Tying technology to the bottom line (Web Sight)


Human resource professionals, especially in large organizations, are familiar with the potential value of HR technologies. Taking time-consuming administrative tasks off the plates of HR professional frees up valuable time to be used in more productive ways. But the technology can be extremely costly and so proving return-on-investment is imperative. These Web sites provide tips and insights for HR technology ROI.

Hard to measure "soft" HR
http://www.personnelzone.com/WebSite/webwatch.nsf/0/affa9b6c90fb21f18025696700459b2d?OpenDocument

This is the first in a series dealing with ROI for HRMS. This article looks at the reasons for measuring ROI and the necessity of being able to explain to the financial officers exactly how and when it will impact the bottom line. The author points out that it is difficult to justify investment in an HR management system, partly owing to the perception that HR is a “soft” discipline, and that “often, the HR implementation is competing for funding against other business systems for use by other disciplines.”

Return on investment red flags
http://www.cfo.com/Article?article=7919

An article from CFO Magazine looks at the relationship between companies and technology vendors in all streams of business. Closer to the end of the article, the author offers some helpful tips about vendor management and some red flags to look for when considering the ROI of any IT investment, including the misuse of ROI calculators and other vendor-provided tools.

The return on investment in online training
http://www.onlineuc.net/OnlineUC-A&SofROI.pdf

This paper, published by the Online University Consortium, looks at the ROI of online education. “HR (and training) will almost always be looked at as an expense if data are not available to show a contribution to the bottom line.” The paper details a method for preparing effective ROI analysis focused on education, although some of the tips can be applied to other HR technologies. It points out what to be suspicious of, what to look for, ROI evolution, contributing factors to ROI, and much more. There’s lots of useful information to be found in this paper.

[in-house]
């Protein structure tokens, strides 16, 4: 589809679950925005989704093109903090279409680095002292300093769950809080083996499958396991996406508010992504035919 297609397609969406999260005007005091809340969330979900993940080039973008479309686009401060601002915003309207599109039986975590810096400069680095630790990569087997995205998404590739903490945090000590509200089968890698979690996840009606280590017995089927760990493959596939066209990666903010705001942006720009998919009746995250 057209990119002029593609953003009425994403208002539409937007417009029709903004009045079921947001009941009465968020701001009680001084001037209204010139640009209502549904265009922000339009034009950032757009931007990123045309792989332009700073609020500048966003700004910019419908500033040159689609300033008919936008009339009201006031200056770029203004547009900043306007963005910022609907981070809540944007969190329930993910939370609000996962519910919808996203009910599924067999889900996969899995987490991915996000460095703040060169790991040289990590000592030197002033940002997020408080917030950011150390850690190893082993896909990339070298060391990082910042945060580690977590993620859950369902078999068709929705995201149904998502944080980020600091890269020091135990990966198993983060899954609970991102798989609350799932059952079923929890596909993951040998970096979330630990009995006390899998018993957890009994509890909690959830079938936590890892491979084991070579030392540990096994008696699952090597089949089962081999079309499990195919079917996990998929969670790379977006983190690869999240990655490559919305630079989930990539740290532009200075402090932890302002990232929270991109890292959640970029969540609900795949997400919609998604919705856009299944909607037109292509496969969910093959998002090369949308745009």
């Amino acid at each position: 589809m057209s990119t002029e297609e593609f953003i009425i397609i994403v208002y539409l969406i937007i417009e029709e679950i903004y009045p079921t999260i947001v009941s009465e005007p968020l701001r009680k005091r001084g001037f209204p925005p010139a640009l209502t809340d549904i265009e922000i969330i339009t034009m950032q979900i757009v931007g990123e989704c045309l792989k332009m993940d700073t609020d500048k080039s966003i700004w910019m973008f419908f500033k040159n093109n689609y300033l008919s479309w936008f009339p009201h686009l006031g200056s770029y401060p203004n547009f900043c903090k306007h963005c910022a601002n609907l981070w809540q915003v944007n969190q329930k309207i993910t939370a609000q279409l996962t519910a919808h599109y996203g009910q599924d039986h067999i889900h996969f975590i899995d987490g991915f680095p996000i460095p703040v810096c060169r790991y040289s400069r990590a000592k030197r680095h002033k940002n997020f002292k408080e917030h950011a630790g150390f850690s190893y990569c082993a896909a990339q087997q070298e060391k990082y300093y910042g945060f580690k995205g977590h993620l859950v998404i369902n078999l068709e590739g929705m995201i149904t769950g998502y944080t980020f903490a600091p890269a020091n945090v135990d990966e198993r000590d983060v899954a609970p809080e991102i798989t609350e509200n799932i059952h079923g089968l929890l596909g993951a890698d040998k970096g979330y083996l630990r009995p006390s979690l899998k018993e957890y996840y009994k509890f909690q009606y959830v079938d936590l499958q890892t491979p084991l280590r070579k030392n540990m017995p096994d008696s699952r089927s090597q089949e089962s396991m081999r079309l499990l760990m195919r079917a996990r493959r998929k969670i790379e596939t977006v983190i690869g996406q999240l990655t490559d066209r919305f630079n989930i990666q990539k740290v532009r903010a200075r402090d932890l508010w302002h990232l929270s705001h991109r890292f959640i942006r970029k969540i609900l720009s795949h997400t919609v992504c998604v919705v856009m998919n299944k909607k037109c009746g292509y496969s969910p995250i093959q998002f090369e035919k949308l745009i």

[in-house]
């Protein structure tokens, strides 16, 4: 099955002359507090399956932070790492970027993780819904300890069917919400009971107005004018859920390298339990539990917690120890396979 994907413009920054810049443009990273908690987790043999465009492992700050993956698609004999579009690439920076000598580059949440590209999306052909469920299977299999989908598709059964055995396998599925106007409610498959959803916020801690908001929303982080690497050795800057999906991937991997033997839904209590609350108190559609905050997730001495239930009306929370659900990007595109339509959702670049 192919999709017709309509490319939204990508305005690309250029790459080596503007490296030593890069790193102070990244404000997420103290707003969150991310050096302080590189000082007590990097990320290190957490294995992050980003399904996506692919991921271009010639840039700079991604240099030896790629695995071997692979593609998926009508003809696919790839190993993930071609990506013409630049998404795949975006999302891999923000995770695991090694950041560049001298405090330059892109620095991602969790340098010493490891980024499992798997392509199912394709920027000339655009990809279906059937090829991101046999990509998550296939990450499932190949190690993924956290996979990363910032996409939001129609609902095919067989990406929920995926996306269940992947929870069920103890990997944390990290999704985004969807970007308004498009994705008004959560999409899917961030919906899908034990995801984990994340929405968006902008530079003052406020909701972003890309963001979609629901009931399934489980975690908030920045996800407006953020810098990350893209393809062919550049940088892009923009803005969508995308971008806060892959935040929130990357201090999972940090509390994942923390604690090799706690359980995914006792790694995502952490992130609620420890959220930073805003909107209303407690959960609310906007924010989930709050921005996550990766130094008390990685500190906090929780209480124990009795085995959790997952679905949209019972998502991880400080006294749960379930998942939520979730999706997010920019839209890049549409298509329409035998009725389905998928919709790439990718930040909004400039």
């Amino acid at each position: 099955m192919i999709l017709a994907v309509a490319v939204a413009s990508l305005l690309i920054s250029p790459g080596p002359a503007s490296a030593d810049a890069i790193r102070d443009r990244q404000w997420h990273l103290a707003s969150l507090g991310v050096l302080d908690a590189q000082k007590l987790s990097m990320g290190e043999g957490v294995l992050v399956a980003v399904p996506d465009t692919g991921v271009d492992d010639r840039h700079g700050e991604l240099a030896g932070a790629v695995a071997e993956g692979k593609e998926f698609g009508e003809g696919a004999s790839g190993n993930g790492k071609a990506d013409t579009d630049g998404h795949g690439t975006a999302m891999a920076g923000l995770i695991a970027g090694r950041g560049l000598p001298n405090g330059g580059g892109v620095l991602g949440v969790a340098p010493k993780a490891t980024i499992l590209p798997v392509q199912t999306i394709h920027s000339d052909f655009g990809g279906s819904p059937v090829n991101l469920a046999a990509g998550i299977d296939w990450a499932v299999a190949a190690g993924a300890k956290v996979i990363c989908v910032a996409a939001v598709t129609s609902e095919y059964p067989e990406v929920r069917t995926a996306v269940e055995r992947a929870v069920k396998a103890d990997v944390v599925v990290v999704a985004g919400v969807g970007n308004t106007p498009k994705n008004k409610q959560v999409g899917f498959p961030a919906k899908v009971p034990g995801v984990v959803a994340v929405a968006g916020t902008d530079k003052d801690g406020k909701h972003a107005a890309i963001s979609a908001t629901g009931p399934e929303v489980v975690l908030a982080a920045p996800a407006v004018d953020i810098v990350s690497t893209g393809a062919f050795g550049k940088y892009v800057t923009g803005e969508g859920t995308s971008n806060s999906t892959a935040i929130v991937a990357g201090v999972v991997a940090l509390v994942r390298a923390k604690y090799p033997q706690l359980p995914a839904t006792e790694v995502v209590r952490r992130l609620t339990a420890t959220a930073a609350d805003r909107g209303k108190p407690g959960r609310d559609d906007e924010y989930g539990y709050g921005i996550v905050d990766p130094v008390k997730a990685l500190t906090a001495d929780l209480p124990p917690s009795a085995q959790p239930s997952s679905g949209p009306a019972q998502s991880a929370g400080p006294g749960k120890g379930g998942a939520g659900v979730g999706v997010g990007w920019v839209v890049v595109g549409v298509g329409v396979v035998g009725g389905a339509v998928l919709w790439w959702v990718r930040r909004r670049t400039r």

A chief financial officer's take on e-HR
http://www.cfo.com/Article?article=9752

Another CFO Magazine article features insights into some ROI aspects of HR automation — sometimes called E-HR — from the perspective of the financial officers. It examines certain emerging workforce trends, for example teams spread out over large areas, working from home, and the increased used of non-salaried workers to name a few, and the burden this puts on an unprepared HR department. “The bottom line: human-capital management (HCM) is one facet of E-HR that demands senior-level attention now.” It looks at the issue from different angles, and uses examples to illustrate key points.

Vendors need to prove ROI too
http://atlanta.bizjournals.com/atlanta/stories/2002/11/18/focus4.html

This article highlights the difficulties companies face in trying to define ROI. Technology providers feel the effects of this as well. As one vendor puts it, “You have to be able to talk to the CFO. In some cases the CIO bears that same financial role, but you’ve got to be able to talk intelligently about the financial side of the transaction.” The article makes the point that technology sales are now more often made in the office of the CFO, not the CIO.

Shannon Simson is Canadian HR Reporter’s resource editor. Her Web Sight column appears regularly in the CloseUp section. To share an interesting HR Web site, contact [email protected].

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